7. Enochs, I.C., D.P. Manzello, A. Tribollet, L. Valentino, G. Kolodziej, E.M. Donham, M.D. Fitchett, R. Carlton, and N.N. Price. Elevated colonization of microborers at a volcanically acidified coral reef. PLoS ONE, 11(7):e0159818, doi:10.1371/journal.pone.0159818 2016

    Abstract:

    Experiments have demonstrated that ocean acidification (OA) conditions projected to occur by the end of the century will slow the calcification of numerous coral species and accelerate the biological erosion of reef habitats (bioerosion). Microborers, which bore holes less than 100 μm diameter, are one of the most pervasive agents of bioerosion and are present throughout all calcium carbonate substrates within the reef environment. The response of diverse reef functional groups to OA is known from real-world ecosystems but, to date, our understanding of the relationship between ocean pH and carbonate dissolution by microborers is limited to controlled laboratory experiments. Here we examine the settlement of microborers to pure mineral calcium carbonate substrates (calcite) along a natural pH gradient at a volcanically acidified reef at Maug, Commonwealth of the Northern Mariana Islands (CNMI). Colonization of pioneer microborers was higher in the lower pH waters near the vent field. Depth of microborer penetration was highly variable both among and within sites (4.2–195.5 μm) over the short duration of the study (3 mo.), and no clear relationship to increasing CO2 was observed. Calculated rates of biogenic dissolution, however, were highest at the two sites closer to the vent and were not significantly different from each other. These data represent the first evidence of OA-enhancement of microboring flora colonization in newly available substrates and provide further evidence that microborers, especially bioeroding chlorophytes, respond positively to low pH. The accelerated breakdown and dissolution of reef framework structures with OA will likely lead to declines in structural complexity and integrity, as well as possible loss of essential habitat.

  8. Enochs, I.C., D.P. Manzello, G. Kolodziej, S.H.C. Noonan, L. Valentino, and K.E. Fabricius. Enhanced macroboring and depressed calcification drive net dissolution at high CO2 coral reefs. Proceedings of the Royal Society B, 283(1842):20161742, doi:10.1098/rspb.2016.1742 2016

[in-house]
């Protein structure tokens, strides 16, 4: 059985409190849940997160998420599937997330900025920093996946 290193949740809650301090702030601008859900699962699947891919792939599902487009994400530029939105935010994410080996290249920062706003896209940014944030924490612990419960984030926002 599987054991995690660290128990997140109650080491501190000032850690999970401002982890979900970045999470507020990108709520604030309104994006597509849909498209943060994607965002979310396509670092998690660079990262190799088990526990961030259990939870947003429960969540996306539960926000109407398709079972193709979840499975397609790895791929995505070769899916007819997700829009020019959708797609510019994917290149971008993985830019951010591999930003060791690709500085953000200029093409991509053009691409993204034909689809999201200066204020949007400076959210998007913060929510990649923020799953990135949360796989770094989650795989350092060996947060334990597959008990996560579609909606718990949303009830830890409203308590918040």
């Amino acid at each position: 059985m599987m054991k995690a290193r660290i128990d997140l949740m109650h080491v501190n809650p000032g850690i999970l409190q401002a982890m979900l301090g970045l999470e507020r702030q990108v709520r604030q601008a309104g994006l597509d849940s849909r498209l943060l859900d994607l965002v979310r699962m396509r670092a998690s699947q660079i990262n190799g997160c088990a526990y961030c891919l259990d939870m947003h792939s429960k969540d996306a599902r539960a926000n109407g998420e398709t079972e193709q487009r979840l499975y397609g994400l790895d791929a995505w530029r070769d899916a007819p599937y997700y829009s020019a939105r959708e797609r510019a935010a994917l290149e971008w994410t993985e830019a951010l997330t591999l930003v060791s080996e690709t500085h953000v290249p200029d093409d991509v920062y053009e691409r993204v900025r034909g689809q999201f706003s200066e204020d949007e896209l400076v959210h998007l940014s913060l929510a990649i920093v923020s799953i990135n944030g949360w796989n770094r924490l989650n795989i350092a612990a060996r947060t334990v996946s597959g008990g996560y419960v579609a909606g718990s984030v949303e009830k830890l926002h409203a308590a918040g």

Abstract:

    Ocean acidification (OA) impacts the physiology of diverse marine taxa; among them corals that create complex reef framework structures. Biological processes operating on coral reef frameworks remain largely unknown from naturally high-carbon-dioxide (CO2) ecosystems. For the first time, we independently quantified the response of multiple functional groups instrumental in the construction and erosion of these frameworks (accretion, macroboring, microboring, and grazing) along natural OA gradients. We deployed blocks of dead coral skeleton for roughly 2 years at two reefs in Papua New Guinea, each experiencing volcanically enriched CO2, and employed high-resolution micro-computed tomography (micro-CT) to create three-dimensional models of changing skeletal structure. OA conditions were correlated with decreased calcification and increased macroboring, primarily by annelids, representing a group of bioeroders not previously known to respond to OA. Incubation of these blocks, using the alkalinity anomaly methodology, revealed a switch from net calcification to net dissolution at a pH of roughly 7.8, within Intergovernmental Panel on Climate Change's (IPCC) predictions for global ocean waters by the end of the century. Together these data represent the first comprehensive experimental study of bioerosion and calcification from a naturally high-CO2 reef ecosystem, where the processes of accelerated erosion and depressed calcification have combined to alter the permanence of this essential framework habitat.

  9. Enochs, I.C., D.P. Manzello, H.H. Wirshing, R. Carlton, and J. Serafy. Micro-CT analysis of the Caribbean octocoral Eunicea flexuosa subjected to elevated pCO2. ICES Journal of Marine Science, 73(3):910-919, doi:10.1093/icesjms/fsv159 2016

    Abstract:

    Rising anthropogenic carbon dioxide has resulted in a drop in ocean pH, a phenomenon known as ocean acidification (OA). These acidified waters have many ramifications for diverse marine biota, especially those species which precipitate calcium carbonate skeletons. The permanence of coral reef ecosystems is, therefore, closely related to OA stress as habitat-forming corals will exhibit reduced calcification and growth. Relatively little is known concerning the fate of other constituent taxa which may either suffer concomitant declines or be competitively favored in acidified waters. Here, we experimentally (49 d) test the effects of next century predictions for OA (pH = 7.75, pCO2 = 1081 µatm) vs. near-present-day conditions (pH = 8.01, pCO2 = 498 µatm) on the common Caribbean octocoral Eunicea flexuosa. We measure linear extension of this octocoral and use a novel technique, high-resolution micro-computed tomography, to measure potential differences in the morphology of calcified internal skeletal structures (sclerites) in a 2 mm apical section of each branch. Despite the use of highly accurate procedures, we found no significant differences between treatments in either the growth of E. flexuosa branches or the structure of their sclerites. Our results suggest a degree of resilience to OA stress and provide evidence that this octocoral species may persist on Caribbean coral reefs, despite global change.